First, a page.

In my case, my then-boyfriend would go crazy if I went to a sleepover at a friend’s house or even wanted to attend after-school meetings for clubs that I had joined well before I had met him. In the case of the latter, he would insist on being there or waiting outside the door of the classrooms where the meetings were held.
While I thought that was sweet at first, it soon became clear he was doing so to make sure I didn’t meet much less talk to anyone else of the opposite sex. This leads me to #2.
2. He insists on checking up on her, asks to read text messages, emails, etc. or prove she isn’t cheating on him.
This is another big one especially if he is already taking up most of her spare time. While teenagers (just like adults) can and do cheat on their boyfriends and girlfriends, constantly accusing of them of doing so or demanding proof of loyalty is not normal. In most cases, the demand to see personal stuff like emails, texts, etc. isn’t really about them needing or wanting proof of their girlfriend’s fidelity but rather the abuser obtaining more control over her. (One of the classic trademarks of abusers is that they thrive on control.)
3. There is physical violence-including self-harm-or threats of it.
Any act of physical violence including shoving, hitting, choking, slapping or threats of any of these things should be an immediate sign that the relationship is abusive and needs to be ended.
I include self-harm as well or asking someone to harm themselves in the name of “love.” (One of the most memorable and disturbing experiences that I can recall during my time with my abuser was a time when he dug his nails into his chest, drawing blood, and demanded that I do the same thing, too, in order to “prove my love” to him.)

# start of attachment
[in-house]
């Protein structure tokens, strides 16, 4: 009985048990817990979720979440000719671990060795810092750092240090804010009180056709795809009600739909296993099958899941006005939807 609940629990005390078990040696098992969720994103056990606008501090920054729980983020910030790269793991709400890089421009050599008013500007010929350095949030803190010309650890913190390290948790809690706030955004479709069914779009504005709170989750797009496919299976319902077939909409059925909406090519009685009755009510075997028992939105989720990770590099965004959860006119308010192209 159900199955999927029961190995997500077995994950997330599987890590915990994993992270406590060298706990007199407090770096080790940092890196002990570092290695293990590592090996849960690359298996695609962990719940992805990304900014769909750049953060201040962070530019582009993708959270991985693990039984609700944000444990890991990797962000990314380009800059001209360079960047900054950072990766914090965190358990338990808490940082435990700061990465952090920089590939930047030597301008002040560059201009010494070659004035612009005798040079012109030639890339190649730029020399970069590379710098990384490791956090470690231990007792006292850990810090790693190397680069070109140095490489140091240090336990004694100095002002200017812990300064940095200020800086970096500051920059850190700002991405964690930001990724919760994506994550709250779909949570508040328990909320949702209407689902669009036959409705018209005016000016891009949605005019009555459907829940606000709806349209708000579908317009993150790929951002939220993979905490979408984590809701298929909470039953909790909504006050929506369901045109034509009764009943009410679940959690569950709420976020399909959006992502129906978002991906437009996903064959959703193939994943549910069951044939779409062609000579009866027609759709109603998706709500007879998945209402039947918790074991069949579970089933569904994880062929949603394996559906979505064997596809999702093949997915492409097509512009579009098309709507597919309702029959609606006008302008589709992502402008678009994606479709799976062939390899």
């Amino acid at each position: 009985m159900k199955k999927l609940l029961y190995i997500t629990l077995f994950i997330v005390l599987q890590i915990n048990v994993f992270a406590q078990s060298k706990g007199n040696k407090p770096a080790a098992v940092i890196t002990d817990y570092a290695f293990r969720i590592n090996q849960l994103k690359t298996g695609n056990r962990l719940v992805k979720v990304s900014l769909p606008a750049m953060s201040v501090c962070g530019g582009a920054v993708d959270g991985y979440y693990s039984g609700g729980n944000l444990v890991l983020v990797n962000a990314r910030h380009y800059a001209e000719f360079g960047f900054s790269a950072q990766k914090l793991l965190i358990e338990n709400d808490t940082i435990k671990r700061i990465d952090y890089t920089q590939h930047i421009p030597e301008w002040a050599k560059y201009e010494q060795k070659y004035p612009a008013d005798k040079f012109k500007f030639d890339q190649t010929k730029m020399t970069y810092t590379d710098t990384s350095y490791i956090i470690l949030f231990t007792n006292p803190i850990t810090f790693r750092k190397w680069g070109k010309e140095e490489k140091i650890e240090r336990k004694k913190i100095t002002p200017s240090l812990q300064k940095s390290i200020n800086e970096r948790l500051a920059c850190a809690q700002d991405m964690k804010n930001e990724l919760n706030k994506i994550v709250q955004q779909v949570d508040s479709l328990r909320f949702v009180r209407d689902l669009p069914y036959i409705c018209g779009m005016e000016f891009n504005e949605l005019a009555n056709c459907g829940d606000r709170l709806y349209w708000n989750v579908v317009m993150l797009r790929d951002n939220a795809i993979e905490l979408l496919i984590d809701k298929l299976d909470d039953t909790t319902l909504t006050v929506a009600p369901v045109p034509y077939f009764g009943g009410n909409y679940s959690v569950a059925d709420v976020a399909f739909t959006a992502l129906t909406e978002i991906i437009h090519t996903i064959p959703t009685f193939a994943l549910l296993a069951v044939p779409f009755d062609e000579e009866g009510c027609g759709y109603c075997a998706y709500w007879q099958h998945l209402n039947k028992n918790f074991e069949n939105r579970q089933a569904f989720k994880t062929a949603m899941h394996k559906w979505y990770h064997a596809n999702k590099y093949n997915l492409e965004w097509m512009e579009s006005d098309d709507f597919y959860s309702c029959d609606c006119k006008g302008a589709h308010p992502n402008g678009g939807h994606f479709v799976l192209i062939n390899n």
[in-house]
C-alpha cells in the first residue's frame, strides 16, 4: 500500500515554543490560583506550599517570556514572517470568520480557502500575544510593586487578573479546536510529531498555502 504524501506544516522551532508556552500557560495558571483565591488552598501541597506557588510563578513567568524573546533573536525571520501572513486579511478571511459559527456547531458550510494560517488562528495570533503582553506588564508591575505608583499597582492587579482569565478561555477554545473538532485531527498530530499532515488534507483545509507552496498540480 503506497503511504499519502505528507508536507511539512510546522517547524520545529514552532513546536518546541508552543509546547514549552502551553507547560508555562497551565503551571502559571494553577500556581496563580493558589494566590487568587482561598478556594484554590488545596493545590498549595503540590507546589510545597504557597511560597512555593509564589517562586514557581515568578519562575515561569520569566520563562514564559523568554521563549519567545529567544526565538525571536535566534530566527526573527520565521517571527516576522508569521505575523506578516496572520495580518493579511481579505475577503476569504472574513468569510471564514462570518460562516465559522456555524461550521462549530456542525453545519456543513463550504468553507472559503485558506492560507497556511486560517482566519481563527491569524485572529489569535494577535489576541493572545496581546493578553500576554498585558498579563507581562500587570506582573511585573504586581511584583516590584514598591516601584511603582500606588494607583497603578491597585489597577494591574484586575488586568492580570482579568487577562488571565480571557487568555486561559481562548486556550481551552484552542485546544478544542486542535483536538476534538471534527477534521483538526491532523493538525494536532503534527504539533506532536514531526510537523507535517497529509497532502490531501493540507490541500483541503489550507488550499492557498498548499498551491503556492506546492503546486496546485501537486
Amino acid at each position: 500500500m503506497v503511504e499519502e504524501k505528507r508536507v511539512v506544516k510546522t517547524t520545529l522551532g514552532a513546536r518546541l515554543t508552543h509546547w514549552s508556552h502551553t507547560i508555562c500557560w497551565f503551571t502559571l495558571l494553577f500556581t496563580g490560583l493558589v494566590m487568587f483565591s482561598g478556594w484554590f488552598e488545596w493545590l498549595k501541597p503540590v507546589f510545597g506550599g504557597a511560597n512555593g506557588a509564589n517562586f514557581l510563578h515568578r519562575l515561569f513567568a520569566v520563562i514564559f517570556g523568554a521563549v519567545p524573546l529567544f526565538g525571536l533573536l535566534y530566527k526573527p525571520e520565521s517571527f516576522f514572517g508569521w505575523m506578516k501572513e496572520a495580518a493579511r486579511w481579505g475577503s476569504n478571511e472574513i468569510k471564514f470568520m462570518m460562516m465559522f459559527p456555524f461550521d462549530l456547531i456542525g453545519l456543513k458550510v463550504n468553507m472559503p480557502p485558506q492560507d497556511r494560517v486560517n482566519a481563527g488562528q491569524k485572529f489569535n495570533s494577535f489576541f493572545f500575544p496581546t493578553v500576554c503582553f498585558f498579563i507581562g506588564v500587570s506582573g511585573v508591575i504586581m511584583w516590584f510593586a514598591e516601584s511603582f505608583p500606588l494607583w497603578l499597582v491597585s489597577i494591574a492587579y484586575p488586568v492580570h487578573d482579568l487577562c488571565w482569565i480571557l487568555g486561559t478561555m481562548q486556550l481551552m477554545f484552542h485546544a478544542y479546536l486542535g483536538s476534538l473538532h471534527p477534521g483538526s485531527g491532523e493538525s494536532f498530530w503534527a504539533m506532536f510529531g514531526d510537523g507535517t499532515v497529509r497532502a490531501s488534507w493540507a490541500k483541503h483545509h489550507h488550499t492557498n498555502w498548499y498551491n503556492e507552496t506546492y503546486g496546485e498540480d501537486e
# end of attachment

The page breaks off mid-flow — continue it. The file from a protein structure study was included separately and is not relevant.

While teenagers have a reputation for being emotional and flying off the handle at times, violent behavior is never normal and should never be tolerated-period.
If you suspect that the teen in your life is being abused and she comes home with odd bruises, abrasions, etc., ask how they happened. If they say something like, “I fell” or “I hit it on something” press to know exactly how they fell and how or what they hit it on. Don’t just accept any answer and move on.
4. Her teenaged friends say something is wrong with the relationship.
Sometimes, it’s other teenagers who are better at identifying abusive teen relationships than the adults around them. In my case, it was two (male) friends of mine who were the first to point out to me that my boyfriend’s behavior wasn’t cute at all but downright abusive. (My first friend told me he no longer felt comfortable hanging out together because my boyfriend made him “uncomfortable,” whereas another one was more blunt and said, “He’s f*cking crazy and acts you like he owns you!”)
Therefore, if you hear her friends expressing concerns over the relationship, take them seriously and see if they will share exactly what it is that concerns them.
In conclusion, domestic violence will remain a problem as long as people are unaware or in denial that teenagers can and do become involved in abusive relationships. The most important thing we can do is learn to recognize the signs in order to help them get out the relationship as quickly as possible.
Lastly, if your teen or a teen you care about has been abused, let them know that they are not alone and help is out there. While I would never suggest that there is anything good about being in abusive relationship, getting out of one and learning about healthy ones can be a way to find a silver lining even in the darkest cloud.
Love elephant and want to go steady?
Editor: Travis May
Photo: Alix de Chalain/Pixoto